So, the vandalism. I have no real idea what was vandalized. Taylor has fought releasing any incident reports from their police, so I can't even confirm when the vandalism ocurred. My guess is they've realized that the incident reports reveal what Jan Pletcher probably already knew when she and others levied these allegations -- I was no where near campus when the alleged vandalism ocurred. But that's just my guess.

When I returned for J-term (having been in Washington, D.C. for a semester) I noticed that several nameplates were missing from the doors of professors in Rupp Communication Arts Center. This could be the *vandalism* they were referring to. However, the missing nameplates were already replaced with printed cards by the time I got there -- the FIRST DAY CAMPUS BUILDINGS WERE OPEN. At that time, I had no keys to access any building but my residence hall.

If this is the vandalism they were referring to, then Taylor should release the campus police reports so that I can once and for all prove that I didn't do it. If it's not, then I have a right to know what I'm accused of.

One person, my counselor (again in a display of disresepct for my privacy rights) told me that he had been told about vandalism to a campus building, but didn't know anymore. He brought this up in the context of all the things people in the administration were telling him. I asked him if they (adminstration) thought I did that, too (in addition to other things I'd been accused of). He said he didn't know. But, he said long after receiving Jan Pletcher's e-mail. He clearly did know. That was a crushing blow to what confidence I had left in him, too.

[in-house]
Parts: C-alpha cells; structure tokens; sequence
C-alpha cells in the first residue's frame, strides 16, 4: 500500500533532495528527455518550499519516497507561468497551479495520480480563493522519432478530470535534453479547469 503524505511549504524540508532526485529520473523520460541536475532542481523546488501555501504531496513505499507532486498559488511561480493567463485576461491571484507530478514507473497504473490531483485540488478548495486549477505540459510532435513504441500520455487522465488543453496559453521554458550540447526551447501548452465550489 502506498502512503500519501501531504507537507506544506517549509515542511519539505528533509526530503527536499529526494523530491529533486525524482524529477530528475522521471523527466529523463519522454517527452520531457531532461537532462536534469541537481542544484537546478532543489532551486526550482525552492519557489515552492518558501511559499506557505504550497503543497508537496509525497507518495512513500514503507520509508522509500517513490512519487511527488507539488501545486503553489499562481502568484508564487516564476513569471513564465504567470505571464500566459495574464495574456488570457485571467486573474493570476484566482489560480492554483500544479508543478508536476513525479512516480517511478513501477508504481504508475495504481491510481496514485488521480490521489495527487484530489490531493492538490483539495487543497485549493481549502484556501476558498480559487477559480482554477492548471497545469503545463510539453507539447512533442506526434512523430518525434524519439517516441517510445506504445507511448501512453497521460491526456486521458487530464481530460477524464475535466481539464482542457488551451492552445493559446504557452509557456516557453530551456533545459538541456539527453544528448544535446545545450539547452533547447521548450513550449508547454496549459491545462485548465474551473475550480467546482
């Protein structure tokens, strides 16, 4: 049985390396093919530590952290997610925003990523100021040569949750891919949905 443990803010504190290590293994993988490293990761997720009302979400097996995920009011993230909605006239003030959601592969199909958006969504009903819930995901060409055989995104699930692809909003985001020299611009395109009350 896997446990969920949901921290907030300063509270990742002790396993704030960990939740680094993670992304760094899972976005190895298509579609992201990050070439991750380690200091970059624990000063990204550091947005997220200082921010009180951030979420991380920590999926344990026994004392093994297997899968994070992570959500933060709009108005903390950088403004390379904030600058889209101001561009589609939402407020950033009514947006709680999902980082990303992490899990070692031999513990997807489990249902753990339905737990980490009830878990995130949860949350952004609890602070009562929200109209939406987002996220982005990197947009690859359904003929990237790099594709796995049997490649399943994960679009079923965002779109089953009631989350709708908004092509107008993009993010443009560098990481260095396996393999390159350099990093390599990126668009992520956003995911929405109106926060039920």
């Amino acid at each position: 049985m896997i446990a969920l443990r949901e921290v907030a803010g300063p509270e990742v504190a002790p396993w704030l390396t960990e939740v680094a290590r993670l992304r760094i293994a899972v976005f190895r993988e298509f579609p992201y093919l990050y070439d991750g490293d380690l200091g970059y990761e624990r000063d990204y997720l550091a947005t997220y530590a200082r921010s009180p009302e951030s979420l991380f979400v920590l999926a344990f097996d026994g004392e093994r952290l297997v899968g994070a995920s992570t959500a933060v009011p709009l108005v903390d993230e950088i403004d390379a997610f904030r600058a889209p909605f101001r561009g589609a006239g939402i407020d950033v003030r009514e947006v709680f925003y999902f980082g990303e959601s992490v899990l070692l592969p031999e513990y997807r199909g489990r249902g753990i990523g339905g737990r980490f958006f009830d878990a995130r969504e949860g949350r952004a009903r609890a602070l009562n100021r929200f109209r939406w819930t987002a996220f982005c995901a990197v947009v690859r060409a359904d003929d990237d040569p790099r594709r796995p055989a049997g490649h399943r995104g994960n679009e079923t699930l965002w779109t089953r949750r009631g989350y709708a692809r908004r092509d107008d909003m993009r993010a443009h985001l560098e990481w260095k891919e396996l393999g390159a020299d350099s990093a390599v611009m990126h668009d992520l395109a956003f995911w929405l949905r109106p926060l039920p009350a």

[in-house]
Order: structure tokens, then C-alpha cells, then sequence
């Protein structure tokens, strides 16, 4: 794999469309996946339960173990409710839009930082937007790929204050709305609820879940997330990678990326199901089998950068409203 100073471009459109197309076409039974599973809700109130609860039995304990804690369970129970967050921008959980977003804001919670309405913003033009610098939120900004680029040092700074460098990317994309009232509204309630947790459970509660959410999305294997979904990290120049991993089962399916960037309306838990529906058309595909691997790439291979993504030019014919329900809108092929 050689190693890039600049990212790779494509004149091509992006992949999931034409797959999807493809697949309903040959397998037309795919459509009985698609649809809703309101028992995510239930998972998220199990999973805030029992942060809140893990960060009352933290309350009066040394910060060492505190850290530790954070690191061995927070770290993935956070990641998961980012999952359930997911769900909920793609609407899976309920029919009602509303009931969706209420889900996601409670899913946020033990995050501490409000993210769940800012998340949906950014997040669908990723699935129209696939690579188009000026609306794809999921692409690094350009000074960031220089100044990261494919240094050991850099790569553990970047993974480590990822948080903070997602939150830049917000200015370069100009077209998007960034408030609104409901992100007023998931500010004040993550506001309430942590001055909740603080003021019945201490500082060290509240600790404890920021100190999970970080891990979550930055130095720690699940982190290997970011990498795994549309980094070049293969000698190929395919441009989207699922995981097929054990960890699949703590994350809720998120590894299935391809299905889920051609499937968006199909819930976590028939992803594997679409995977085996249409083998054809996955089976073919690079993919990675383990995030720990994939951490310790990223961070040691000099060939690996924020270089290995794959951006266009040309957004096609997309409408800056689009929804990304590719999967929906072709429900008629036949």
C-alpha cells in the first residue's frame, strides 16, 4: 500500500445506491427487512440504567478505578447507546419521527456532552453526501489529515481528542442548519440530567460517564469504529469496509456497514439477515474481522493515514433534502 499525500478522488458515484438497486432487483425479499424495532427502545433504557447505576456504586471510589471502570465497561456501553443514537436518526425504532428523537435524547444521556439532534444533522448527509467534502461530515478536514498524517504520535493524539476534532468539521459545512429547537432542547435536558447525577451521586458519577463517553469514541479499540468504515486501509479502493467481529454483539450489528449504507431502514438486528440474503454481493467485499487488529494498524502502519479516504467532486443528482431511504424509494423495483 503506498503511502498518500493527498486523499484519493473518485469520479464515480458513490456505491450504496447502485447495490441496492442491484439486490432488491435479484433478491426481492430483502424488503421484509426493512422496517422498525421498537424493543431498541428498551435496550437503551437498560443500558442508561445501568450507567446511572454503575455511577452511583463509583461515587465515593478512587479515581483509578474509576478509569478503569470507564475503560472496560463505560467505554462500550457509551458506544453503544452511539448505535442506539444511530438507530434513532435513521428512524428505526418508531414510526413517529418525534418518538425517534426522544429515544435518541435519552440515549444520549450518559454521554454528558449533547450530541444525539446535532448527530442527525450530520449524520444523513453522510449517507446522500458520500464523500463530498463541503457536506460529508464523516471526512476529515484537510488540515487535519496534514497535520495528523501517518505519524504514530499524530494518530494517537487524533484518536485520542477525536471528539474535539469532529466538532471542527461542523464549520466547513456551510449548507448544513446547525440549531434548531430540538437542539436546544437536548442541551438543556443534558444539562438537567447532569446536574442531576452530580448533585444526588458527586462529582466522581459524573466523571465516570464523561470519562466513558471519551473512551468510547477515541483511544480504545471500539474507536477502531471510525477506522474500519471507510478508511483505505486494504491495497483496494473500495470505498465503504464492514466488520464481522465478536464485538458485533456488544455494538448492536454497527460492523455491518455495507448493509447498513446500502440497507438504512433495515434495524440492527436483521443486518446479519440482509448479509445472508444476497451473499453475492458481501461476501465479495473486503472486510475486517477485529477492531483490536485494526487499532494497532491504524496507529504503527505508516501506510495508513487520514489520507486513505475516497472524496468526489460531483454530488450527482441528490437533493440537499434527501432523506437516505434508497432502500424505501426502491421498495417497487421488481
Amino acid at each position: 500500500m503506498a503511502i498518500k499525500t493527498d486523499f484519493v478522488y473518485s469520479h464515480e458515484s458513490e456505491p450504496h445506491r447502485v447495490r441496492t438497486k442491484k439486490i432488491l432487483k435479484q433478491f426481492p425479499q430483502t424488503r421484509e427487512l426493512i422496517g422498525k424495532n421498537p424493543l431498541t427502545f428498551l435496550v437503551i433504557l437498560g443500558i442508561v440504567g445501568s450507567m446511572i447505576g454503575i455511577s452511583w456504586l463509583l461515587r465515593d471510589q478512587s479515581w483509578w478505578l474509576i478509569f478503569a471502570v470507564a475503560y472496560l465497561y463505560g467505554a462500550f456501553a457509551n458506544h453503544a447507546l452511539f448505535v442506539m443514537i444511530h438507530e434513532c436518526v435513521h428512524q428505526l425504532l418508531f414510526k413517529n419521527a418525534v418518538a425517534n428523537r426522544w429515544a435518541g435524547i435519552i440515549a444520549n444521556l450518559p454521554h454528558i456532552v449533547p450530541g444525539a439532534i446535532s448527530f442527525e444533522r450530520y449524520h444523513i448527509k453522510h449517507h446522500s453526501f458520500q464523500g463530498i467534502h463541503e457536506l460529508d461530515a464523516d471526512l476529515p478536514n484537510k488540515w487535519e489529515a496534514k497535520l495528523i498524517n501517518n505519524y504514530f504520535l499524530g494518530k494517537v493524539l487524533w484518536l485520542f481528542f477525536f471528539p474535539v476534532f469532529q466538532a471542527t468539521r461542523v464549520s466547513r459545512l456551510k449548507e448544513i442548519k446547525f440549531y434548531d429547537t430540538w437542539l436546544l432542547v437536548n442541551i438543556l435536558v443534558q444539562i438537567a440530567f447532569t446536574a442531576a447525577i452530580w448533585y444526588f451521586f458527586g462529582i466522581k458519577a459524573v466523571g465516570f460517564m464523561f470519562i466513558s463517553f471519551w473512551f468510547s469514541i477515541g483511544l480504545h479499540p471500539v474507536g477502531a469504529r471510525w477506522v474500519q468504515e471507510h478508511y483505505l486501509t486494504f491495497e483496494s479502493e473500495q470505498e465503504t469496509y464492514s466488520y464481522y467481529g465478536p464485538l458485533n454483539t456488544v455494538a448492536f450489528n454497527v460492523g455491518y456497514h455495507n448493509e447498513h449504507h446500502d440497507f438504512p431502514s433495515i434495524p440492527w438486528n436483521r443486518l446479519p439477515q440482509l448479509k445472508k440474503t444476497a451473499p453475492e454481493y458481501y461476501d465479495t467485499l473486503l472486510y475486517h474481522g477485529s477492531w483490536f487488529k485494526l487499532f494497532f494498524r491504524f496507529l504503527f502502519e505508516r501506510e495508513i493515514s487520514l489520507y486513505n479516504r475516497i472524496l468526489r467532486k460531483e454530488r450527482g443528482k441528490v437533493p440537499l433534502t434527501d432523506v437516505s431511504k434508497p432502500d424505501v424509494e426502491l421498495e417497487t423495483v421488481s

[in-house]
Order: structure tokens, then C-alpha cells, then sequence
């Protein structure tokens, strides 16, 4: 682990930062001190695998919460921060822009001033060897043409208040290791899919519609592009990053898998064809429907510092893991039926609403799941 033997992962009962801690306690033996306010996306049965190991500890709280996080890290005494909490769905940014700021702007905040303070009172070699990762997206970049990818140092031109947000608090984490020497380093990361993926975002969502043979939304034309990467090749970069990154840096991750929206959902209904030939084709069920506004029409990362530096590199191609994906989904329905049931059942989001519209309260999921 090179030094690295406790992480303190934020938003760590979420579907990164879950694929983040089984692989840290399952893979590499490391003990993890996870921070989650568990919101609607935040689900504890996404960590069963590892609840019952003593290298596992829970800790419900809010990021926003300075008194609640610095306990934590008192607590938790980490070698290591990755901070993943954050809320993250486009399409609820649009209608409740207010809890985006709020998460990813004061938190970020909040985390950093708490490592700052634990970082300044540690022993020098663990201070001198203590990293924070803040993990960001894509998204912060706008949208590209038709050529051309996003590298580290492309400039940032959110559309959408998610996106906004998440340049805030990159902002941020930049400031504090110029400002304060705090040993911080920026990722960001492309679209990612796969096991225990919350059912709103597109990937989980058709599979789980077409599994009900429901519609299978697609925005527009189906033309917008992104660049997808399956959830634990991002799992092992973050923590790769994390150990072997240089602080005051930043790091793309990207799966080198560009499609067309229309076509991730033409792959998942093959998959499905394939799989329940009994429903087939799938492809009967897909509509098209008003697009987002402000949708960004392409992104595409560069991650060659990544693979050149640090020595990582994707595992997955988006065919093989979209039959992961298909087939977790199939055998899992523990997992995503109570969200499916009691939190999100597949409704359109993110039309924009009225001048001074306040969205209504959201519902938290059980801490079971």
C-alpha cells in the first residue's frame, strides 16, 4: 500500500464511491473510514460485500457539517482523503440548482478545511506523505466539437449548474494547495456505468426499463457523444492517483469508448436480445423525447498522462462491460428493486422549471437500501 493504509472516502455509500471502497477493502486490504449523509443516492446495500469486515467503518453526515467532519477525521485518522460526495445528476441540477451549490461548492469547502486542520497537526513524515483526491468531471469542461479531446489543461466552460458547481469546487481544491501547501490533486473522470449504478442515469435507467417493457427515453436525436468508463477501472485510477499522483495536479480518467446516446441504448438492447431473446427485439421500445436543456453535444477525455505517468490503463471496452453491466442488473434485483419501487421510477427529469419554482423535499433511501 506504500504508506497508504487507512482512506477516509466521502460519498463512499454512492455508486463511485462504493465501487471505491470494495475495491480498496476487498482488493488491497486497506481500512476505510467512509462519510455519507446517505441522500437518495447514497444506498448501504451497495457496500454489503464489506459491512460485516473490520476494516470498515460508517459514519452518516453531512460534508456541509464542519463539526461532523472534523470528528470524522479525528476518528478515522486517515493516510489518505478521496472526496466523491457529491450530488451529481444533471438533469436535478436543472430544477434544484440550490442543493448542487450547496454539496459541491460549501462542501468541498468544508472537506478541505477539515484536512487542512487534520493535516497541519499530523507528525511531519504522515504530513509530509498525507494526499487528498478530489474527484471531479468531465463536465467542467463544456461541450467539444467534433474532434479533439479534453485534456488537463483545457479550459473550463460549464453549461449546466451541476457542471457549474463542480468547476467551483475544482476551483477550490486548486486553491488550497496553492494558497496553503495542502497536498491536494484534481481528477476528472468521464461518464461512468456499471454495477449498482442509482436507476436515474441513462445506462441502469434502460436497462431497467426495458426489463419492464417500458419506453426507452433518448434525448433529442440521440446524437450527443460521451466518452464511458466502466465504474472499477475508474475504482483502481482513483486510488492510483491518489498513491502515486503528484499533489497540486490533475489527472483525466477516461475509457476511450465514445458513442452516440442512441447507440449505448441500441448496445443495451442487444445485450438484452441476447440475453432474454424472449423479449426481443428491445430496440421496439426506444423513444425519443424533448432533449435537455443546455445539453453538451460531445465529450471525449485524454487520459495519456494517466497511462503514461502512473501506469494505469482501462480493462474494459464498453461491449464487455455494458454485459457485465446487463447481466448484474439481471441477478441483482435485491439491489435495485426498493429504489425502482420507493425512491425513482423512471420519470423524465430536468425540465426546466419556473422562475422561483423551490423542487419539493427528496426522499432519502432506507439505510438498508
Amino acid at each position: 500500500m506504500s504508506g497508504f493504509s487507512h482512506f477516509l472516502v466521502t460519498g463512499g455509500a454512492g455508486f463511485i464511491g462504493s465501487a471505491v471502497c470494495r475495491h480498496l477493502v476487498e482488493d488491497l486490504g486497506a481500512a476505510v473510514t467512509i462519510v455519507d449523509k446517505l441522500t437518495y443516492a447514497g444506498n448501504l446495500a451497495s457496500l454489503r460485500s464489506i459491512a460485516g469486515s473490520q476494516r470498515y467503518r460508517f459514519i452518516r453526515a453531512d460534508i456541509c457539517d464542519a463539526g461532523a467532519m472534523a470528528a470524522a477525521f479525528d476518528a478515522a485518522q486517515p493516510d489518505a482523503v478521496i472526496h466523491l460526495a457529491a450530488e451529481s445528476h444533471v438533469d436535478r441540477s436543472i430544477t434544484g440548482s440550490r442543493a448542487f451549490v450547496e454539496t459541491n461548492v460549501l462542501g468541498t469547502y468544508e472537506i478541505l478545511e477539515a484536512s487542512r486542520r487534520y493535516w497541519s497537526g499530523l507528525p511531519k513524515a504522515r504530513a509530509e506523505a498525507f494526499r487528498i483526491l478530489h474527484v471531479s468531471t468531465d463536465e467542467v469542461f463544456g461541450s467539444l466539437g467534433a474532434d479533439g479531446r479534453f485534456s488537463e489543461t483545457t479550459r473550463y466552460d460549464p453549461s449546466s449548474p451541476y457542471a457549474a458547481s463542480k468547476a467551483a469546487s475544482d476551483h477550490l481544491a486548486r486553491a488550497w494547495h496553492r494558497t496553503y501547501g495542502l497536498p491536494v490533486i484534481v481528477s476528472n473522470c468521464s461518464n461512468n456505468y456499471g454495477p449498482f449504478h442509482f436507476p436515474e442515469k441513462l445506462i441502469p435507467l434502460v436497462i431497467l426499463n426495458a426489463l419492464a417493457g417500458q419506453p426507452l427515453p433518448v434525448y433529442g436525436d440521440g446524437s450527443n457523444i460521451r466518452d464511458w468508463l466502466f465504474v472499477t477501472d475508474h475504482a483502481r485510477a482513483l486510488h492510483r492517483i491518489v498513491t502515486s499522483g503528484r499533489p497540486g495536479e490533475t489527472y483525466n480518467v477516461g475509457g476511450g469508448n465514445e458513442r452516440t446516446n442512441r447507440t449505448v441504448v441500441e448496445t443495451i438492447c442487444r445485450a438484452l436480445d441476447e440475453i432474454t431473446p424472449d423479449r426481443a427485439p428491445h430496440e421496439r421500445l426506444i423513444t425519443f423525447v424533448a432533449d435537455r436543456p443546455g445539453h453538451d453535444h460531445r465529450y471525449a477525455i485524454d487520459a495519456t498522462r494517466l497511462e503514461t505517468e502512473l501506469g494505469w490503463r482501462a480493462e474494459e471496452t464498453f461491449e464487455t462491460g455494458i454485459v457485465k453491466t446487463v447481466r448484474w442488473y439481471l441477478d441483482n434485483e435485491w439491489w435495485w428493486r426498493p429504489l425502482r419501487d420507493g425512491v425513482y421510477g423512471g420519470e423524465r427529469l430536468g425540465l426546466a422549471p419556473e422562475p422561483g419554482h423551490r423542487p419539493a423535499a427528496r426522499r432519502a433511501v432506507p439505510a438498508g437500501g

A safe place

I've been thinking about this one e-mail I have, that was sent to me last January when I graduated. The plan was that I would stay in the area and look for a job before heading off to grad school somewhere. I've been thinking about it because what she says is important, but I'm afraid to drag her into this anymore than she already has been. She's truly one of Taylor's few shinning stars -- someone that I see becoming VP there if not more. She was an undying support for me, I might not be here today if it wasn't for her. Through all of this, I've lost her friendship. That's a crushing blow to me; an ongoing pain much too real and raw to let myself deal with right now. It's not her fault -- she works for the school and even while I was still there, they put her in the awkward position of being the one they questioned the most about me. I won't forget what she's done for me, and I won't forget these words from one of the last e-mails I ever received from her: